In the early 1900s, the obesity rate in the U.S. was low (in the single digits), diabetes was rare and people slept on average between eight to nine hours a night. Today, two-thirds of the adult population is either obese or overweight, the word diabetes is most often followed by the word, “epidemic,” and we sleep ninety minutes less each night. Could there be a connection? Maybe. Recent studies on sleep have reinforced its vital role in virtually all aspects of our health and wellbeing. It’s not that farfetched to make the claim that poor sleep habits may at least in part be responsible for many of our so-called “lifestyle” induced ailments.

Last fall, a groundbreaking study undertaken by the Centers for Disease Control and Prevention (CDC) found a link between too little sleep — less than six hours a night — and an increased risk for obesity, diabetes, stroke, heart disease and frequent mental distress. Earlier studies have shown that lack of sleep can disrupt normal metabolism, which may cause food cravings, especially for sugary carbs that offer an instant lift, but over time, can pile on the pounds.

There is growing and compelling evidence to suggest that poor sleep may create an environment in the brain that promotes Alzheimer’s disease and other forms of dementia. A recent study from the Johns Hopkins Bloomberg School of Health found that the brain scans of older people who skimped on sleep, or said they were poor sleepers, had an increased build-up of beta amyloid plaque, a protein prevalent in the brains of Alzheimer’s patients.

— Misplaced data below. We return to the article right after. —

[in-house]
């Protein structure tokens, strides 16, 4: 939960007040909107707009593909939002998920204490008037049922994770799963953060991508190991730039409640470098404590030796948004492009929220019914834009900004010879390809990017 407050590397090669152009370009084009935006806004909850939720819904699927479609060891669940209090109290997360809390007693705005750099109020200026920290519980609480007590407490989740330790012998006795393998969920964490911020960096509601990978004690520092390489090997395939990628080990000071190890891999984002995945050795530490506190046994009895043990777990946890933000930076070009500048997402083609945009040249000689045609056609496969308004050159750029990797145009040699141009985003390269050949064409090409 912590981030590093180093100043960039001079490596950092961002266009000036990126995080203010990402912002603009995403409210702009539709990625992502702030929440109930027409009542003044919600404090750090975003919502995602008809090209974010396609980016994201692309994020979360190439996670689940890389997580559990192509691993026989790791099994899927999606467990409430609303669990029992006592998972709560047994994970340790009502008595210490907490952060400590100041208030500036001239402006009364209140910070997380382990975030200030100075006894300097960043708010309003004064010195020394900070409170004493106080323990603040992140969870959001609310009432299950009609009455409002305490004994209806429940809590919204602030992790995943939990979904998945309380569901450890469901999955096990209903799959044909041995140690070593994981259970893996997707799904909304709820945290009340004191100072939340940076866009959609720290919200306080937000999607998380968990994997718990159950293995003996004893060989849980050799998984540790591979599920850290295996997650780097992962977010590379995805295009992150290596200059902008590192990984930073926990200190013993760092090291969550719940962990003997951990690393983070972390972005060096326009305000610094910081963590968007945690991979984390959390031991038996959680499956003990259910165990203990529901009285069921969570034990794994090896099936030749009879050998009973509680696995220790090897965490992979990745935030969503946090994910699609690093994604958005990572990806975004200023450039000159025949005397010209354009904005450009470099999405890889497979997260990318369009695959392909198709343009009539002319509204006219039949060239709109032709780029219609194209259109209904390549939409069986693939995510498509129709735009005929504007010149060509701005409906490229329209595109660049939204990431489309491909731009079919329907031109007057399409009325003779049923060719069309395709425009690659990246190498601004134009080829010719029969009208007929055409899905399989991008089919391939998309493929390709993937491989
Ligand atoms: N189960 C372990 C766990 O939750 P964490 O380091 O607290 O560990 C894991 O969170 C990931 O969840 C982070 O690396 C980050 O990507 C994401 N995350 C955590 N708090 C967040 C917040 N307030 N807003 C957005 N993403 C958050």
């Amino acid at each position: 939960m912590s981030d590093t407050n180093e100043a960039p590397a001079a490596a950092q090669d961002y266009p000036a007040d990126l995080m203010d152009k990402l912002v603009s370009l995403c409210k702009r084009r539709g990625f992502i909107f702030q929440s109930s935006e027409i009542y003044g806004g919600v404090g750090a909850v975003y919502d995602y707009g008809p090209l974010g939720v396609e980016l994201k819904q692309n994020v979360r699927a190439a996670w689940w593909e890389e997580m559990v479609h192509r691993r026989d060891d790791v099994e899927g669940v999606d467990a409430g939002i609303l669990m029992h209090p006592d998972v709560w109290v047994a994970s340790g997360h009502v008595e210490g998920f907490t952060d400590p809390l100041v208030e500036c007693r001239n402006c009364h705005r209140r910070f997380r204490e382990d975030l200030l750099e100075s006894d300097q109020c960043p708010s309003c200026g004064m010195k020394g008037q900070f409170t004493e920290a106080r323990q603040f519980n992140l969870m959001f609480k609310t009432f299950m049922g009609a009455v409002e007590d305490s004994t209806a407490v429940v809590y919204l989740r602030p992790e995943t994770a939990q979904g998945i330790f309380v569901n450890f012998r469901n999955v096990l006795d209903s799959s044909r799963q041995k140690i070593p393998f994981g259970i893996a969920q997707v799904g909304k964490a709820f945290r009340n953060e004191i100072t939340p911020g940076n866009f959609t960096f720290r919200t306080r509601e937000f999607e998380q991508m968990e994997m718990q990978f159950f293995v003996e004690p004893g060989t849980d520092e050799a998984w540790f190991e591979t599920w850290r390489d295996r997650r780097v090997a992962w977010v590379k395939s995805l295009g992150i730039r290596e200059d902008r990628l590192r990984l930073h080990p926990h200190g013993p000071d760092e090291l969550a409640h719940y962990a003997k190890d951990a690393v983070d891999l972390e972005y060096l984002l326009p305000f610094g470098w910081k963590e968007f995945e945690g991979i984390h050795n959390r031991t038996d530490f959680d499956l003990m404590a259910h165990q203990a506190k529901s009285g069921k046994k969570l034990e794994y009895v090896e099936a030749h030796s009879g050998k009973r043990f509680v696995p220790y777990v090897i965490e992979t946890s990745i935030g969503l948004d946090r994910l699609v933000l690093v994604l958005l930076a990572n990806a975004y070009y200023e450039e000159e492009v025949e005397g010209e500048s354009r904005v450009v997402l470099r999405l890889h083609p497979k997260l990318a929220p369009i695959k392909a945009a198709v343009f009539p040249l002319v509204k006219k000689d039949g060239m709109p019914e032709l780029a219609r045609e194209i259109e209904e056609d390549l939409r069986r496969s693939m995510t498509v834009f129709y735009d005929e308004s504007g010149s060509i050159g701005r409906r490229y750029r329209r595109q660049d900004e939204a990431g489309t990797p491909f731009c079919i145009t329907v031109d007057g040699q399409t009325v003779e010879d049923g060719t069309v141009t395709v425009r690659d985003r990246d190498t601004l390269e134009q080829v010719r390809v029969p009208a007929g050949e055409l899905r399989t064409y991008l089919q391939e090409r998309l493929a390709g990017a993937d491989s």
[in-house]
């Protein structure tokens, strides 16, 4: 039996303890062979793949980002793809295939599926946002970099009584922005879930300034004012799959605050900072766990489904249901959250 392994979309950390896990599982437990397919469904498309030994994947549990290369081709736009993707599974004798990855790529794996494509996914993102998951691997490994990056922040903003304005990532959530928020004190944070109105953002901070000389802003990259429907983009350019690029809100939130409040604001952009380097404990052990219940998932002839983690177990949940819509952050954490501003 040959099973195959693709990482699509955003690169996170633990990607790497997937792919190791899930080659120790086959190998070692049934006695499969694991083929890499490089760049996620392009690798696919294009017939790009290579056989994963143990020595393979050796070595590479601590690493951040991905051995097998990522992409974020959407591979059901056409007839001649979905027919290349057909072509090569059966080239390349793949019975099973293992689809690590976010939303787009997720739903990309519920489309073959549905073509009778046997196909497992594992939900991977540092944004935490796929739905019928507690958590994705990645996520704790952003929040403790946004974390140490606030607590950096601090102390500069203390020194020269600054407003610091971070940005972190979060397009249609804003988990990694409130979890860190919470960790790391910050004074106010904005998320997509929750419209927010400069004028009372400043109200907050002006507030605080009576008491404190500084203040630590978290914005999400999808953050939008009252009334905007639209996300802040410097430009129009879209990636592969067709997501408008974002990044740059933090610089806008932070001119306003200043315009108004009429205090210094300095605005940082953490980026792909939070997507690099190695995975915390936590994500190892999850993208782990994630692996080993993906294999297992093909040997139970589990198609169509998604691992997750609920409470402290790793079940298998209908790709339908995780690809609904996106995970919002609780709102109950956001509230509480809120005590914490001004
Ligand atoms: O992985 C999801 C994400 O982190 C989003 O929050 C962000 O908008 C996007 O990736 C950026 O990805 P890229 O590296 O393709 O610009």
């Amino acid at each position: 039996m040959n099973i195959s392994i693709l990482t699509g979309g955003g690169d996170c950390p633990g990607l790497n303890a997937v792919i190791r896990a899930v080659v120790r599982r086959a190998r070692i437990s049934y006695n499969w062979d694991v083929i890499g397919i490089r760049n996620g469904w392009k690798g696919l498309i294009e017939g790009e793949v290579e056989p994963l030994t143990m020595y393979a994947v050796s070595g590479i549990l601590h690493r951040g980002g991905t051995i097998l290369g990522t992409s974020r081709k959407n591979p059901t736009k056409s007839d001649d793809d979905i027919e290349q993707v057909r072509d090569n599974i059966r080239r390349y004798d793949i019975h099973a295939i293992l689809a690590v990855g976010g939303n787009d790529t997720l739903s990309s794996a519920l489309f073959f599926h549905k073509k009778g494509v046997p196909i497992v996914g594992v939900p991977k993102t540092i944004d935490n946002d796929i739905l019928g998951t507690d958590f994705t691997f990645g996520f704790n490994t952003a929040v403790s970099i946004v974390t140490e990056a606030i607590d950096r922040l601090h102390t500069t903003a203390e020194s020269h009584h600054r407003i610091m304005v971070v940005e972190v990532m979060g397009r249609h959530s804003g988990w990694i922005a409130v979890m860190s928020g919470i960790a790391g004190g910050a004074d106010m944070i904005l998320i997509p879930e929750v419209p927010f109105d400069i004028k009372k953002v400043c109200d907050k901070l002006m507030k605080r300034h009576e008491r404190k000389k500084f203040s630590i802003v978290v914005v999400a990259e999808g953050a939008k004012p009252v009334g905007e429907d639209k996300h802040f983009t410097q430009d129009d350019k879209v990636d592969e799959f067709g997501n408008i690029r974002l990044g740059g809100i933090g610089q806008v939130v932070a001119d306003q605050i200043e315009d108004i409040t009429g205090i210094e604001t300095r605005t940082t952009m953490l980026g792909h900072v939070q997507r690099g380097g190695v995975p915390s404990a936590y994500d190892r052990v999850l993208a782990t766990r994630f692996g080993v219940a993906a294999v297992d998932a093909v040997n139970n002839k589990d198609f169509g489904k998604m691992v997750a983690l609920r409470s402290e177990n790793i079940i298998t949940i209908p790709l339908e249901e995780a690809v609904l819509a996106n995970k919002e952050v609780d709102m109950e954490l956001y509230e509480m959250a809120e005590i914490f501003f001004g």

Why this occurs could possibly be explained by yet another study. Researchers from the University of Rochester found that during sleep, the brain rids itself of toxins by draining waste products — like excess beta amyloid — through a newly discovered “glymphatic system.” In experiments on mice, these researchers observed that the glymphatic system works ten times harder in the sleeping brain than when the brain is awake. It’s possible that too little sleep allows excess debris to build up in the brain, which could cause a myriad of problems.

The bottom line: If you’re not getting adequate sleep at night, you are at greater risk of gaining weight, becoming diabetic, having a heart attack or a stroke, getting depressed and winding up with Alzheimer’s disease! Want to make sure that you’re getting enough sleep? A sleep tracker can help you monitor the quality and quantity of your sleep in the privacy of your own home.